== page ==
The European Court of Justice has ruled that prostitutes from Eastern European countries can work legally in any European Union country -- as long as they are self-employed and prostitution is tolerated there.
Prague, 22 November 2001 (RFE/RL) -- The case was brought before the European Court of Justice two years ago by four Czech and two Polish prostitutes working in the Netherlands.
The women had rented "window rooms" in Amsterdam's red-light district -- a common practice that lets prostitutes sit on display to attract passing customers. They declared their salaries and paid tax on their monthly earnings of some 1,800 guilders, or $720.
But then, four years ago, the Dutch Justice Ministry refused to grant them work permits. The ministry argued that prostitution is not a socially acceptable form of work and therefore not a regular job.
The authorities also doubted that one of the women was genuinely resident in the Netherlands, since she worked there for 10 days each month and returned home to the Czech Republic for the rest of the year.
The women filed a lawsuit with a Dutch court, which found in their favor. The court pointed out that the authorities had earlier given a residency permit to an Italian prostitute in order to allow her to work and had therefore recognized prostitution as an economic activity.
But the Justice Ministry again turned the women down. This time, they took their case to the European Court of Justice, the court of the European Commission.
Poland and the Czech Republic have association agreements with the EU that allow their citizens to legally set up businesses there. Poland signed its agreement in 1993, the Czech Republic in 1994. The other EU candidate countries with such agreements are Slovakia, Hungary, Bulgaria, Slovenia, Romania, Estonia, Lithuania, and Latvia.
If the agreements apply to other trades and services, the women argued, why not to prostitution, which the Netherlands has long tolerated and last year even legalized?
The court agreed.
The judges said prostitutes from candidate countries can work in any EU member state where prostitution is tolerated -- as long as they are genuinely self-employed, have the means to set up their business, and have a reasonable chance of success.
The judges said it is up to member states to decide whether to allow the practice of what might be considered an immoral activity.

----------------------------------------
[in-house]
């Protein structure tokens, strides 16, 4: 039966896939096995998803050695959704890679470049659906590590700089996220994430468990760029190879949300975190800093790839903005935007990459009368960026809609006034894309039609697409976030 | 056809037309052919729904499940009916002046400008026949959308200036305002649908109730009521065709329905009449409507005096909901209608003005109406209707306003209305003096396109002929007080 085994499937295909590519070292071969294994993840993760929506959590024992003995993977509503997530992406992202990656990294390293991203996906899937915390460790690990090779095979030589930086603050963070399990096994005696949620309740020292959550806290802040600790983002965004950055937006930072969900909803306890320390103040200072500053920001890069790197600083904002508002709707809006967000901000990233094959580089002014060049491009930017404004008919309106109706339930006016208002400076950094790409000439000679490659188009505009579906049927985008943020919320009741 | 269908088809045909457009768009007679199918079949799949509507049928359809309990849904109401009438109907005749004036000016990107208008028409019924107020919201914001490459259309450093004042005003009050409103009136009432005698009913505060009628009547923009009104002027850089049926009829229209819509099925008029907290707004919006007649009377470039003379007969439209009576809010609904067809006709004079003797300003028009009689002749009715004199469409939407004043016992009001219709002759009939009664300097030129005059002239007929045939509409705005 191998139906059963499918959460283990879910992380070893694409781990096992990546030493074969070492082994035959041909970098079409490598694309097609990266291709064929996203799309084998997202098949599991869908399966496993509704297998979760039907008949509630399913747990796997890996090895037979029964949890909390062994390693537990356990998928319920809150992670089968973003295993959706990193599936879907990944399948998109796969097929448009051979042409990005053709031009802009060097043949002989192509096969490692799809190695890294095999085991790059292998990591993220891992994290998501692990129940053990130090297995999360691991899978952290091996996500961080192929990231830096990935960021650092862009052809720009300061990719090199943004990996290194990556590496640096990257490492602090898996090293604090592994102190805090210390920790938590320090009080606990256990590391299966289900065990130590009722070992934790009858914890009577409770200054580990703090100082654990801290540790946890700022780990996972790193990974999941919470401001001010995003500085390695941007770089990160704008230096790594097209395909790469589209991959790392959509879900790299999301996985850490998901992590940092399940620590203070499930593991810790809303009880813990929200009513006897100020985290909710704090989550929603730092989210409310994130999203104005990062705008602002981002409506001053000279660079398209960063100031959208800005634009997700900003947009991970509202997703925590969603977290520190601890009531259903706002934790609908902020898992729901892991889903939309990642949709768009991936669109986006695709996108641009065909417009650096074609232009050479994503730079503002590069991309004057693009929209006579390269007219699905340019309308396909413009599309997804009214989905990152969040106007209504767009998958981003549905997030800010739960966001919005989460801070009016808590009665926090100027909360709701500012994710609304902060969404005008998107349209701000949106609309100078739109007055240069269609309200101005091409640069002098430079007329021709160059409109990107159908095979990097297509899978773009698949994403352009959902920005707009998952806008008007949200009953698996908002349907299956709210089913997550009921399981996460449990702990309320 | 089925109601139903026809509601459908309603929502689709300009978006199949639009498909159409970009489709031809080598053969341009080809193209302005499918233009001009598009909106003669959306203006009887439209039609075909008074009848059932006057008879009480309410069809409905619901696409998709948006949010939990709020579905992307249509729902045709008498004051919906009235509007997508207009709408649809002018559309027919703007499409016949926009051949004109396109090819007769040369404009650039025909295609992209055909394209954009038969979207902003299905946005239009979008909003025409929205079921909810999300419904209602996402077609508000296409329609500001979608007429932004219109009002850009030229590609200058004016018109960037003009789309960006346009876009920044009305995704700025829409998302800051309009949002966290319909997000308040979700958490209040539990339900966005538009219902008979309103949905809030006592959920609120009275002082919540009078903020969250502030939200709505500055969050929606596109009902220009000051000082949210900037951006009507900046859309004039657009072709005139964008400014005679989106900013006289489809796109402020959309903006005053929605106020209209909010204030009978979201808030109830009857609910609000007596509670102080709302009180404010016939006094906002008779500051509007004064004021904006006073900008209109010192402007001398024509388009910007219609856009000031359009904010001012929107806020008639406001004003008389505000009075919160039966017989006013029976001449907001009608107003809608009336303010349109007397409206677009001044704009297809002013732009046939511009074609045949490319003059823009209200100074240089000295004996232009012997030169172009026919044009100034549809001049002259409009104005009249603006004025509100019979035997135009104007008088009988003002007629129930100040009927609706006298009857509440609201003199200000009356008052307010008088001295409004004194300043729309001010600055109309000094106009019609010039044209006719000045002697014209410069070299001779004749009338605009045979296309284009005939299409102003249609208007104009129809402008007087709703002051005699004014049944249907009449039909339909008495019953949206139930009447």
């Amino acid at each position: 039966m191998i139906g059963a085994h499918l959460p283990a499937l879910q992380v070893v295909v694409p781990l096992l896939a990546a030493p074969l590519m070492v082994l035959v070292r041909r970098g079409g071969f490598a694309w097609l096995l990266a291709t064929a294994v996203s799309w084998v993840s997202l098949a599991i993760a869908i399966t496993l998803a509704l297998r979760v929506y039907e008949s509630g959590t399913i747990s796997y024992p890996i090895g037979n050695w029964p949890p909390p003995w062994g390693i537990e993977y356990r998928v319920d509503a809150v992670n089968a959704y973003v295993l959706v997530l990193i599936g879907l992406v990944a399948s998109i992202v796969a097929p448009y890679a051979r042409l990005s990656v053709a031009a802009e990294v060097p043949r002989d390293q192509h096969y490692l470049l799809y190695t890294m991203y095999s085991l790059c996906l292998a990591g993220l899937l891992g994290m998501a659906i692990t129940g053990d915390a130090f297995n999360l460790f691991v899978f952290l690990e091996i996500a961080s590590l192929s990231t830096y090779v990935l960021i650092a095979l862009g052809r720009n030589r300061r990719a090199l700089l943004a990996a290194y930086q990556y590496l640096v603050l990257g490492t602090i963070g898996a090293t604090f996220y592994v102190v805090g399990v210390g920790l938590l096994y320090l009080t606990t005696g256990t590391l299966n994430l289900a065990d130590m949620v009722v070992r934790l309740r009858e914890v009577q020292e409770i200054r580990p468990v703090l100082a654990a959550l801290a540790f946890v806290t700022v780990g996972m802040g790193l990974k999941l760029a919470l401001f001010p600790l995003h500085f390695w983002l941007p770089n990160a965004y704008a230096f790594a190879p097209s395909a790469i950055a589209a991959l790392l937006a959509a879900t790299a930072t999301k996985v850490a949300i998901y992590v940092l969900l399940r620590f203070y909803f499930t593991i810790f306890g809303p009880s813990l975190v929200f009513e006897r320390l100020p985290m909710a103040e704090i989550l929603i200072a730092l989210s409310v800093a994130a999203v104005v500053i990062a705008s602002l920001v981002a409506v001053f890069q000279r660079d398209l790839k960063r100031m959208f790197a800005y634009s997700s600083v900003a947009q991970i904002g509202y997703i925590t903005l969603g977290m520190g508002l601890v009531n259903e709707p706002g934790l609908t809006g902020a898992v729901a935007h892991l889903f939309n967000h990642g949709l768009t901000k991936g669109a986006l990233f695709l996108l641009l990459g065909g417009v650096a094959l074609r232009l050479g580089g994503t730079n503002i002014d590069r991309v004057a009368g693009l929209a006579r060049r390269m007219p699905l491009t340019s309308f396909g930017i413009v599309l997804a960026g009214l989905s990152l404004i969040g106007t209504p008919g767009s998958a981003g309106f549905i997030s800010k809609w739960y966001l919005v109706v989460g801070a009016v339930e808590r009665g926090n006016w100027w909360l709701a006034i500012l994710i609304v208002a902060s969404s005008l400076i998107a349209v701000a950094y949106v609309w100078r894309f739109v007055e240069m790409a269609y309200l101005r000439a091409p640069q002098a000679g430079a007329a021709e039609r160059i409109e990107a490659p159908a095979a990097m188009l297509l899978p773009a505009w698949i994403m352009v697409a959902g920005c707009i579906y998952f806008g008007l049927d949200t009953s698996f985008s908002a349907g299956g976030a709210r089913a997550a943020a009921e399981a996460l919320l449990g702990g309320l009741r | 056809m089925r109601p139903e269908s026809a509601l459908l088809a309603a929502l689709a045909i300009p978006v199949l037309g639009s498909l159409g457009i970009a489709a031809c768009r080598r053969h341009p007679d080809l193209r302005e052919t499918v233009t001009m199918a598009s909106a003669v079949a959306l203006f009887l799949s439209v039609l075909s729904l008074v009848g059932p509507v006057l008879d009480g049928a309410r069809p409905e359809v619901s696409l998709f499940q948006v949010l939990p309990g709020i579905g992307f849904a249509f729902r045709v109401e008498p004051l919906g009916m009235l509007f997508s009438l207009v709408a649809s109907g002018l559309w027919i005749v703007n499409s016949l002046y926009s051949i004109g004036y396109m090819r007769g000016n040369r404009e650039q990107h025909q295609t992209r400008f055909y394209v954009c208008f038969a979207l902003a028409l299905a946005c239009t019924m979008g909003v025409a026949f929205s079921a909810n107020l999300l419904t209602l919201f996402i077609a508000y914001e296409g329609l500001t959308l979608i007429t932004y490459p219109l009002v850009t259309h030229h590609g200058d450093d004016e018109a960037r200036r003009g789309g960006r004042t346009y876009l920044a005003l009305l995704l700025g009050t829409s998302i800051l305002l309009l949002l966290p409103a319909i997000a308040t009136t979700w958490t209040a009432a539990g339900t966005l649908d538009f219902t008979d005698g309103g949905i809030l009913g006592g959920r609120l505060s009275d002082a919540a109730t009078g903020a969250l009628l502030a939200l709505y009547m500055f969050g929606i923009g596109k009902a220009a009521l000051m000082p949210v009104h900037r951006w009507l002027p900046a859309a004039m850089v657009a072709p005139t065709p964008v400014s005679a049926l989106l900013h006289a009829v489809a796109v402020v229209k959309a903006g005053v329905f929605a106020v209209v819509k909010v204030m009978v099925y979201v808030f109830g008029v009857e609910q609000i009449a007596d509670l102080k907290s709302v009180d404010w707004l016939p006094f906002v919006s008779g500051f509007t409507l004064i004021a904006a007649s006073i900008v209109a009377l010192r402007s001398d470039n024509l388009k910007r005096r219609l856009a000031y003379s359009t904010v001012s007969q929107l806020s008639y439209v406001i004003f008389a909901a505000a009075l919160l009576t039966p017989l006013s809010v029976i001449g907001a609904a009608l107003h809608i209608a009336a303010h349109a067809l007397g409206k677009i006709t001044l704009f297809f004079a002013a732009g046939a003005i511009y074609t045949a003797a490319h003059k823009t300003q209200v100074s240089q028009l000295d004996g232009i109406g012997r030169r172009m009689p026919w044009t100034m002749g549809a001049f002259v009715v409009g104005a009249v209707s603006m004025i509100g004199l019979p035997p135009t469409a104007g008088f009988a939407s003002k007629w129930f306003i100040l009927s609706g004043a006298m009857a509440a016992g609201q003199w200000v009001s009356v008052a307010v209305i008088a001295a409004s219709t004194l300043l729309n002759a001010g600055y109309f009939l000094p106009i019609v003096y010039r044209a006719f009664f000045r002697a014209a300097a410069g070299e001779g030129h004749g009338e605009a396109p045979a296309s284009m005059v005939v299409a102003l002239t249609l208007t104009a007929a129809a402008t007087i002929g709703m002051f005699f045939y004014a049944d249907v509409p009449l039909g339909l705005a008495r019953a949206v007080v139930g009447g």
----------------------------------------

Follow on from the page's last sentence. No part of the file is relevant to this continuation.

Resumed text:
In their judgement, the judges said: "The activity of prostitution pursued in a self-employed capacity can be regarded as a service provided for remuneration."
Will this ruling open the floodgates to prostitutes from Eastern Europe hoping to set up shop in the Netherlands?
Christy Ten Broeke thinks not. She's the spokeswoman for Rode Draad (Red Thread), a labor union for sex workers in the Netherlands. She says many people are already getting the wrong impression about the court ruling: "We hope that women are getting the right information because now the rumor is already spreading that everybody can work here, and that's not true."
In fact, she says, women still have to clear several hurdles before they can be legal, self-employed "sex workers" in the Netherlands.
"First of all, the ruling only states that, by definition, women will not be denied [work permits] automatically. The moment they come to Holland, the immigration and naturalization office will still have to decide on each individual case if they meet the criteria. And those criteria might be a little bit higher than those set by the judges for the tax authorities. So it's not the easiest thing for them to get a permit to stay here in Holland and work here."
She continues: "To be able to prove that you're independent, you have to have a minimum income the moment you come here. You have to have a business plan [like] any other entrepreneur would have to. We have a union especially for sex workers, and we would strongly urge women to get registered there, as well, because that is one of the very few ways that they can prove that they are really self-employed and independent."
But Ten Broeke says the ruling could help prostitutes become legal and avoid the trade's associated dangers -- such as trafficking: "Sometimes women wanted to work in the sex industry, but they ended up with a large debt and ended up in trafficking. So for those women, if they started to work independently, it would give them more opportunities to talk to the authorities about health organizations and to do the work that they want to [do]. For all victims of trafficking who do not want to work in the sex industry, there is now and will be the possibility to go to the police without any fear."
Ten Broeke says it is difficult to determine how many women from Eastern Europe might be working as prostitutes in the Netherlands. But she says the two administrative members of her union who speak Russian, Bulgarian or Polish are kept "very busy."